Tarantino backs this up with scads of visual references, cues and cuts, including flashes back to George Putnam‘s talk radio show, the Pantages theater on Hollywood Boulevard, and parties at the Playboy mansion. Audiences will probably take this as a whole as brilliant and terribly meaningful. I submit that it isn’t. Once Upon a Time in Hollywood may be interestingly rendered with attention to detail, and it is, and much of it is well done. But, from barefooted actors and re-casting of old TV shows to rock music as an incessant and blaring soundtrack in everyone’s heads as they drive everywhere with the windows down in a kind of mindless stupor, the whole city of Angels is portrayed as being under a kind of hedonistic spell of nothingness. Maybe this is Tarantino’s point. But then what’s the point of having a point? It drains even the antiheroism of any real interest. You watch for the sake of watching and react for the sake of reacting. It isn’t any deeper.
There is a singular aspect of the film which I think is useful. I think this is the part audiences may respond to with verve and some degree of enthusiasm which I think is unearned. Tarantino portrays hippies for what they are: vacant. It isn’t more complicated than that. He lingers on the hippies. With the exception I mentioned, he shows their evil goals. He doesn’t whitewash hippies, their subculture of communalism, selflessness and religion. Though he pointedly omits their indulgence in drugs, probably because it undercuts his thesis, he depicts with lingering precision the pure evil of the hippies that chose to apply New Leftideals to their logical extreme and commit mass murder in Southern California. This culminates in an effective series of scenes on Spahn ranch in Chatsworth where the hippies congregated and planned their acts of evil.
With one caveat, a character apparently intended to be Susan Atkins, he consistently dramatizes Manson’s Family as evil. The Atkins character blames their actions with some degree of plausibility (on the movie’s terms) on television. It’s an interesting sidebar and it’s undeveloped. I think there’s truth in what the character says. But as delivered it’s tossed aside and unexplored. “We kill the people who taught us to kill,” she says. When those people kill back, it sort of vindicates her assertion.
None of this should be taken as deep and intelligent filmmaking. Once Upon a Time in Hollywood flashes thoughtfulness here and there but to say it’s thoughtful is too generous. It’s carefully rendered nihilism.
The theme of Once Upon a Time in Hollywood is that writer and director Tarantino thinks that everybody must get stoned, to paraphrase a song by Bob Dylan. There are good scenes and depictions. Some of them are sharp. But the movie is more cultural commentary than artful fairy tale. Parts are stylishly rendered. But the main character, a stunt man played by Brad Pitt (The Curious Case of Benjamin Button, 12 Years a Slave, Meet Joe Black), is as mindless as Charles Manson, the monster who made the Manson Family that butchered productive Southern Californians on an August night 50 years ago today. The fact that one of those innocents, Steven Parent, is not depicted in Tarantino‘s film, is extremely revealing. For all of the supposedly meticulous details, including a holding shot on an ice cube tray, excising the extermination of a young man’s existence from a story which purportedly seeks to rectify or at least re-create with an alternate version, one of the most horrific and influential crimes of the 20th century, says everything about the filmmaker. Once Upon a Time in Hollywood belongs with In Cold Bloodand another Sixties shocker, Midnight Cowboy, in focusing on the depraved at the expense of the good, the able and the innocent.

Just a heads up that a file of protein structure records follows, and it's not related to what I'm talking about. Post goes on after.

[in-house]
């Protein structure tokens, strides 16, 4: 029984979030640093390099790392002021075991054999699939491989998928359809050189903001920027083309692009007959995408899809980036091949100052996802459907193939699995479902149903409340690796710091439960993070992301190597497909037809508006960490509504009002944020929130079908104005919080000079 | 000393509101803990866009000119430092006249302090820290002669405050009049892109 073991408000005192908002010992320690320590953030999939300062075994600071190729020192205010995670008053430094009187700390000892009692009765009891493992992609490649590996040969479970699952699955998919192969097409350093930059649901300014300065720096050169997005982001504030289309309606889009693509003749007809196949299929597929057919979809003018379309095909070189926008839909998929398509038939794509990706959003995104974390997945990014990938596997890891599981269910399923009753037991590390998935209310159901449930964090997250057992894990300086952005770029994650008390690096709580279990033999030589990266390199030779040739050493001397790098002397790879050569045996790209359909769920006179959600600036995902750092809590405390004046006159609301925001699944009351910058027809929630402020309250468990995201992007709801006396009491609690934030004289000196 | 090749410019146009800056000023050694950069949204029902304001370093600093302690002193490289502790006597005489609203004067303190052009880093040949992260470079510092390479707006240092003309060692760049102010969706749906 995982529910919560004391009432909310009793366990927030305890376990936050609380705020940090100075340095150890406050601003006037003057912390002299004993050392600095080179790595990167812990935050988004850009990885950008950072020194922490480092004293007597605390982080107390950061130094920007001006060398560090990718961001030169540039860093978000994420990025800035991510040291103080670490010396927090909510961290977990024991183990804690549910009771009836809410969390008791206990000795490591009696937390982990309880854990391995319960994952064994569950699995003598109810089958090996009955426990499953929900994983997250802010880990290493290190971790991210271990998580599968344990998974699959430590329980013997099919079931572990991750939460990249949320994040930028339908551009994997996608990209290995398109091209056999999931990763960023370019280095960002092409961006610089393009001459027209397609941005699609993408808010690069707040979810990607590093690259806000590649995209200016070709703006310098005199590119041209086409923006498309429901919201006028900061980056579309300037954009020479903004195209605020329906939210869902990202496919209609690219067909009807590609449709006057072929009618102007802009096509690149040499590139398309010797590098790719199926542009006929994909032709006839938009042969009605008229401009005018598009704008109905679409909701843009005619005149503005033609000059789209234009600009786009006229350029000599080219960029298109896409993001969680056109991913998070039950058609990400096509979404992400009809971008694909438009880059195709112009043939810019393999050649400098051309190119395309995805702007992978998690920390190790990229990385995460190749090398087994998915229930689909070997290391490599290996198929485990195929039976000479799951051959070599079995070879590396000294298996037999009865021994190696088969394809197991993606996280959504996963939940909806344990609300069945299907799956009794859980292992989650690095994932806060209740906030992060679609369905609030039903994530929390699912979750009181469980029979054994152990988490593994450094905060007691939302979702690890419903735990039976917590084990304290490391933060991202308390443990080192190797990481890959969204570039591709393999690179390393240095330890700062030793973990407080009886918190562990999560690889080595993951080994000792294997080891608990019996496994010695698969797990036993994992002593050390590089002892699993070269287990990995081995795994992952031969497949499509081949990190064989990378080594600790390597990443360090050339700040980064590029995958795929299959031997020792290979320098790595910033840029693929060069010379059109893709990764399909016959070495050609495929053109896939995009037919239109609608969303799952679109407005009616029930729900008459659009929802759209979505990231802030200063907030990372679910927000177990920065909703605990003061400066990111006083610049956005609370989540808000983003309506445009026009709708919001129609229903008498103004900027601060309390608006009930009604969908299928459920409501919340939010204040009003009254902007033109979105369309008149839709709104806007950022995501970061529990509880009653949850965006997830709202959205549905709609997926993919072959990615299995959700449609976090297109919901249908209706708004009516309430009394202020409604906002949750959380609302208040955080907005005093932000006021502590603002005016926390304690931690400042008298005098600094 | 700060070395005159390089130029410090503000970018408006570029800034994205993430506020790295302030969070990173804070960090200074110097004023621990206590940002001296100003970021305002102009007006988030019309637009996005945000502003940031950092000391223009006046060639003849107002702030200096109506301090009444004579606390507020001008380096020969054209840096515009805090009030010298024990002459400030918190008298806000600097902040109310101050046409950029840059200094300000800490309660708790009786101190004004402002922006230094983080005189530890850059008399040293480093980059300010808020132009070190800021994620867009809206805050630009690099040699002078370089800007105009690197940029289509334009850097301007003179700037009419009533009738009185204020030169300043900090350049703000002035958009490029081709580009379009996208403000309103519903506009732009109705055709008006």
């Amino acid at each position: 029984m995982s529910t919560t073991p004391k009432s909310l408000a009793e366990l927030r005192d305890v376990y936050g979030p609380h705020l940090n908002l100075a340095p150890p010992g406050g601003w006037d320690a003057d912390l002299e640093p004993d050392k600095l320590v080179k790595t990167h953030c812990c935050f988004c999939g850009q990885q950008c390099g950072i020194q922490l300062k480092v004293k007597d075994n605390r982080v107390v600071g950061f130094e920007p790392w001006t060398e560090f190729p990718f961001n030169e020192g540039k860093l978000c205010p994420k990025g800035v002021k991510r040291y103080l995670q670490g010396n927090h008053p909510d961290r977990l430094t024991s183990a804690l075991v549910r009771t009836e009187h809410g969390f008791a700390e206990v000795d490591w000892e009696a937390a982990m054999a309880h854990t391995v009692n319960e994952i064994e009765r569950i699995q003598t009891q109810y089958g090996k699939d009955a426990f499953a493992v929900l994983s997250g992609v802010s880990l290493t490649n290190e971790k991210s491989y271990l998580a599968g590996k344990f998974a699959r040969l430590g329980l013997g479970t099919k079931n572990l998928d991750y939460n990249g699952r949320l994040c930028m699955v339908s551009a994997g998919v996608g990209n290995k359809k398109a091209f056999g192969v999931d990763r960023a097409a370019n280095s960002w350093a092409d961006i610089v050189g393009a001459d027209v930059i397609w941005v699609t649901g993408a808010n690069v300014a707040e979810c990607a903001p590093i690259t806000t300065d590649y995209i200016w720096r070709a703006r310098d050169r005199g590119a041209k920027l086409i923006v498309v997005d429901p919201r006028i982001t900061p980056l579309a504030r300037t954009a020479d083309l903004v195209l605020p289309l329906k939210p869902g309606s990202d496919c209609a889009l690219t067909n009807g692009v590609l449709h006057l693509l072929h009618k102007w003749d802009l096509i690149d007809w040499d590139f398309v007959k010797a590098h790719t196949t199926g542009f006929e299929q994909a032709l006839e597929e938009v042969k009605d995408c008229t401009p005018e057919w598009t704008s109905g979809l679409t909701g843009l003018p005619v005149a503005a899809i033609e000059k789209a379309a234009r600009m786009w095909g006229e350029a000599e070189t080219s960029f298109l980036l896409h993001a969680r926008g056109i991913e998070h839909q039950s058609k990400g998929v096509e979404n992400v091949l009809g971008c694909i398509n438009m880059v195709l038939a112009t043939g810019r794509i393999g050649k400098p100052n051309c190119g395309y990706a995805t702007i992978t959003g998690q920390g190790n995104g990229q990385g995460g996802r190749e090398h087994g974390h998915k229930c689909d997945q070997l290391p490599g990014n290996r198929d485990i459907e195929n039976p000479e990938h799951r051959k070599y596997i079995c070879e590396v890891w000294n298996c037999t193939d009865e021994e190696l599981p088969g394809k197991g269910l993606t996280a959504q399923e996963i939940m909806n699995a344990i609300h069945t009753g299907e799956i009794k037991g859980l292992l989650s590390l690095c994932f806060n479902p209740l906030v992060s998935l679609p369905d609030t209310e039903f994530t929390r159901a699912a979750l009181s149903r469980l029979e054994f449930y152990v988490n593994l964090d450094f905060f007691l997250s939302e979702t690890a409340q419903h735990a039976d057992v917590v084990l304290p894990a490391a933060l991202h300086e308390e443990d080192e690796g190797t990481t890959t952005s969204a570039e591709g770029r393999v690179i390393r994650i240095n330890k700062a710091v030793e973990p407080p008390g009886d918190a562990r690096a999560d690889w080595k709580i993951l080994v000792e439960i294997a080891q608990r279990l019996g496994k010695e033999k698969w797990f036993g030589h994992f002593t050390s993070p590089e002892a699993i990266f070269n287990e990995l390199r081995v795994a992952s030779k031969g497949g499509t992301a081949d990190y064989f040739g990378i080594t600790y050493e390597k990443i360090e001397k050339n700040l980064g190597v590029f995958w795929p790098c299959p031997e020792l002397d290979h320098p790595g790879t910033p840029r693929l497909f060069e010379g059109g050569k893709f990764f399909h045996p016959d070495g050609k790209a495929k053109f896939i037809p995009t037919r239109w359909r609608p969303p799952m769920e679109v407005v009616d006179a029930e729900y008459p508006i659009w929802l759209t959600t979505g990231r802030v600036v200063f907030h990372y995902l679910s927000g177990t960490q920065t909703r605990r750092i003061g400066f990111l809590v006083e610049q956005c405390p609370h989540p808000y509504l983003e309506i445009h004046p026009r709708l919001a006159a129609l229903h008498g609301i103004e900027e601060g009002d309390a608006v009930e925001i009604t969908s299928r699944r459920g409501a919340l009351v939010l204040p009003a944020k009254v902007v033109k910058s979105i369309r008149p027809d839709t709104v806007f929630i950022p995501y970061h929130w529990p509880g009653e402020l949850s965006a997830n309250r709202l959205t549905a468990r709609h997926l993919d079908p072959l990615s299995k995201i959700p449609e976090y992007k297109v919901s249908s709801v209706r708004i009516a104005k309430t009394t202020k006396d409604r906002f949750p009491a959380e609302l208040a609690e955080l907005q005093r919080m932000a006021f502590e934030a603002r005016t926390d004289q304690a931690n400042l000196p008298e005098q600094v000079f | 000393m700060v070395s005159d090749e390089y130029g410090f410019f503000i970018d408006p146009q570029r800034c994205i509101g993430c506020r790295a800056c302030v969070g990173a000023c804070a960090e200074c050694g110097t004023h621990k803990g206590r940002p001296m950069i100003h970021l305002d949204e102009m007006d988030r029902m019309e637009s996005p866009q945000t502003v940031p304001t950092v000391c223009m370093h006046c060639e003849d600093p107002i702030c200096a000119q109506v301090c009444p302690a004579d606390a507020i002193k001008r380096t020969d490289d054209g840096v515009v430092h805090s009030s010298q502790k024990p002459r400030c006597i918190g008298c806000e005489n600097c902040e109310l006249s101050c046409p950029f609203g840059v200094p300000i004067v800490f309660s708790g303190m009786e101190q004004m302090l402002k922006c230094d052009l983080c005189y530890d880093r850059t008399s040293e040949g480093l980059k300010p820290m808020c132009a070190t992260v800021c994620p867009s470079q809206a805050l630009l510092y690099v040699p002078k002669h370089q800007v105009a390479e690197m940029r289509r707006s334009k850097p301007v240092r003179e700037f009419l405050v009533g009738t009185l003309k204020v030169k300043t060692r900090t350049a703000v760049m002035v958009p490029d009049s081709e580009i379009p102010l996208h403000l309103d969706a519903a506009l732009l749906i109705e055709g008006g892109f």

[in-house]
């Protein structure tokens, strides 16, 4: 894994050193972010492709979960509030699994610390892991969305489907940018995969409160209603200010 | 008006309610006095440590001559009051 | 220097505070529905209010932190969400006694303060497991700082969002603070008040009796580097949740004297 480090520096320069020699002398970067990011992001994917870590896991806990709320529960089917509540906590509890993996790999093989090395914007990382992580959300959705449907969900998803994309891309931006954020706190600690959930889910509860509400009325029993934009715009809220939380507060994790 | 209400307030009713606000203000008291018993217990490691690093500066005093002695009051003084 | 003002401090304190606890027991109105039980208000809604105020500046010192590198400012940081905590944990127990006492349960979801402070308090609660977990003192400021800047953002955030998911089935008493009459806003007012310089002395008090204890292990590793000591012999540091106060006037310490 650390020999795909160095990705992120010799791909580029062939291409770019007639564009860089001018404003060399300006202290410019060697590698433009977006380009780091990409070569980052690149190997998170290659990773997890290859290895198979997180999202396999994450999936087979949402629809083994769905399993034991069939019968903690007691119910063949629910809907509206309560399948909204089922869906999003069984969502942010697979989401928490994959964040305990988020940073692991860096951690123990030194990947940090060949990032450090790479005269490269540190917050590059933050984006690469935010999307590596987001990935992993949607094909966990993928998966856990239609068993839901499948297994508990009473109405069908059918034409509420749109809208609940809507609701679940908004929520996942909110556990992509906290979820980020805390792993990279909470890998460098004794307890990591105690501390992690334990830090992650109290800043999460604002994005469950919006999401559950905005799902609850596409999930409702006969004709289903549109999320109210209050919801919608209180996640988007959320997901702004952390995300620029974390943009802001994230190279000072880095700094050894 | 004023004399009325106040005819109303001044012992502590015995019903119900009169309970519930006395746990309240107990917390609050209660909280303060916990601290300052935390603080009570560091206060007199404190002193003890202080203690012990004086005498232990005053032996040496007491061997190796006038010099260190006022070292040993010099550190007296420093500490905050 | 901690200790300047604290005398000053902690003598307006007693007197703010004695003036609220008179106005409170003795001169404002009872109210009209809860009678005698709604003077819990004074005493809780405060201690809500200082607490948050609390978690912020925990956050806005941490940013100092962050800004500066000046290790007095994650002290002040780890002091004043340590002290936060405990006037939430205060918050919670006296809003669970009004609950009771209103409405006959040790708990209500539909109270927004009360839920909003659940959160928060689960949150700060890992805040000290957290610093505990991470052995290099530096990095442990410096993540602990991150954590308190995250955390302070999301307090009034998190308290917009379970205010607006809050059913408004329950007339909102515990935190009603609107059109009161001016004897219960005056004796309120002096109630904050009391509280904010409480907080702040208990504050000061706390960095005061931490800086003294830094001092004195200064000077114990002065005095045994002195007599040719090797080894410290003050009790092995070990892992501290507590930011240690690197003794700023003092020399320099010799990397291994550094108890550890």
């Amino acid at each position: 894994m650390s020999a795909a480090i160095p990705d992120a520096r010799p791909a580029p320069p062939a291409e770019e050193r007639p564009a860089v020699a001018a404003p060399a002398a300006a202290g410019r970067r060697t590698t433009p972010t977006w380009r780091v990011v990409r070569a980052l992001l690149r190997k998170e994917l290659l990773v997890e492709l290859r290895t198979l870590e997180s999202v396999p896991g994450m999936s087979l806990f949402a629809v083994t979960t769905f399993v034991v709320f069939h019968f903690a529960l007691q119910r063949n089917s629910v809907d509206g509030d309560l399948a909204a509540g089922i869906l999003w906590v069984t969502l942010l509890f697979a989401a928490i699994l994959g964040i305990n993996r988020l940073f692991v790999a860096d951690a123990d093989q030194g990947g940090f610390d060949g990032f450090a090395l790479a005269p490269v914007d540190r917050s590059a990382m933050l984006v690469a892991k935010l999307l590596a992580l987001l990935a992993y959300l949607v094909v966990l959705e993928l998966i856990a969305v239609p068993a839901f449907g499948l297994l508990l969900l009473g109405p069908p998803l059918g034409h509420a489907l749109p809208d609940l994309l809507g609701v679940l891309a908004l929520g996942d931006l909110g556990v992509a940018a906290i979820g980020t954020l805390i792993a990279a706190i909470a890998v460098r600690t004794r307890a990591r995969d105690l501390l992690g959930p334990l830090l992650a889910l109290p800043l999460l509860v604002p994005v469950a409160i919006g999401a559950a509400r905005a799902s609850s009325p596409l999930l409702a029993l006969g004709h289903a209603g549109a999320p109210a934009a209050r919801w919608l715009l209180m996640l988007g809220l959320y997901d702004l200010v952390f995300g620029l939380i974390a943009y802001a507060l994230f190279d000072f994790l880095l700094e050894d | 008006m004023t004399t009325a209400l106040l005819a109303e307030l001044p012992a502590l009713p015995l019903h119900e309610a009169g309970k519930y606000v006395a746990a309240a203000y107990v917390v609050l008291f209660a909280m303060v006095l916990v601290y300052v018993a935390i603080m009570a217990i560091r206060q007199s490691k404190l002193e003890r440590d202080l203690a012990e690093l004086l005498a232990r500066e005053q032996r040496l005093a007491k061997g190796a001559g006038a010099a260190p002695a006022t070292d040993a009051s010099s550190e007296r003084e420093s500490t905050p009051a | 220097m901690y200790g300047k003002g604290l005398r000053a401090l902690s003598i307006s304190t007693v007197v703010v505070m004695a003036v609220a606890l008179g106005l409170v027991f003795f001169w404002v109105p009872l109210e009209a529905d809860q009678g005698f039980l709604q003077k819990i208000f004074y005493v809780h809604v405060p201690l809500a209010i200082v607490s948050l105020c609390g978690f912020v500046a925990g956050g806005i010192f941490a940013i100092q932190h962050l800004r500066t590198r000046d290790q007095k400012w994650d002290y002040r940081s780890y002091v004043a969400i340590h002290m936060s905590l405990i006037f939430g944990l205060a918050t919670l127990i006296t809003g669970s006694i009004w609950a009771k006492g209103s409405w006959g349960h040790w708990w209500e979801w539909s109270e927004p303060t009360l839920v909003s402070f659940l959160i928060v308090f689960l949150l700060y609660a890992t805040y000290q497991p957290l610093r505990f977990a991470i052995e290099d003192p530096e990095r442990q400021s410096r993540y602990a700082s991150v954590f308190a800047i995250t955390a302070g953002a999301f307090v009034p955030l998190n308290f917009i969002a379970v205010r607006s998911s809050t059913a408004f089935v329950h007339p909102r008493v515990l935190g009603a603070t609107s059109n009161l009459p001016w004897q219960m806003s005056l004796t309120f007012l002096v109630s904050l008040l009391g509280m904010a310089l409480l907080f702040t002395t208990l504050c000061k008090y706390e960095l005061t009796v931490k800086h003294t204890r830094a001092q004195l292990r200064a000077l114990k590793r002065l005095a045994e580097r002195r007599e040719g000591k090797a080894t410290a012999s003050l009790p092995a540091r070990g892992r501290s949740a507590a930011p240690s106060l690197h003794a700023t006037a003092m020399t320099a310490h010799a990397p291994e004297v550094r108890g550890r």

Tarantino’s notion of what’s being saved by this alternate version takes the form of Sharon Tate, capably play by Margot Robbie (I, Tonya,The Legend of Tarzan). She, too, is a cipher as depicted here. She’s attractive, intelligent and careful about her appearance down to the smallest details if without much effort. The actress goes to Westwood to buy a book and takes in one of her own movies. But she does so as an exercise in wanting to cash in on being a movie star, not that there’s anything wrong with that, which undercuts the character’s credibility. The fact that she apparently removes go-go boots and socks in the movie theater and puts her bare feet up on the seat back in front of her is utterly out of character. This is true for both the character portrayed in the film and what we know about the real actress who was stabbed by Manson’s hippie women (please stop calling them “girls”) over and over and over and over repeatedly until Tate and her almost full-term fetus were butchered after Sharon Tate pleaded for her life. This is the sense in which Tarantino trivializes that which ought to be revered, the life of a single human, and delivers it into one extravagantly violent and supposedly giddy display in the film’s last 20 minutes.
It isn’t funny. And yet, due to the vacancy of the main character, the stunt man played by Brad Pitt, it’s intended as a kneeslapper. The humor is supposed to be justified because it’s an alternate version, not the facts being re-created. But butchering others in self-defense while hallucinating on drugs is asinine at best. The fact that Mr. Pitt’s character chooses to get not just stoned but deeply, fundamentally stoned, negates everything good about what he does. “Happy, self confident men do not seek to get stoned”, Ayn Rand — who outlined and created her literary masterpiece and a philosophy for living on earth in Chatsworth where she lived with her husband — wrote about the year 1969. As is usual, Rand is right. Quentin Tarantino’s clever and elaborately winking twist on mass murder attempts to show otherwise.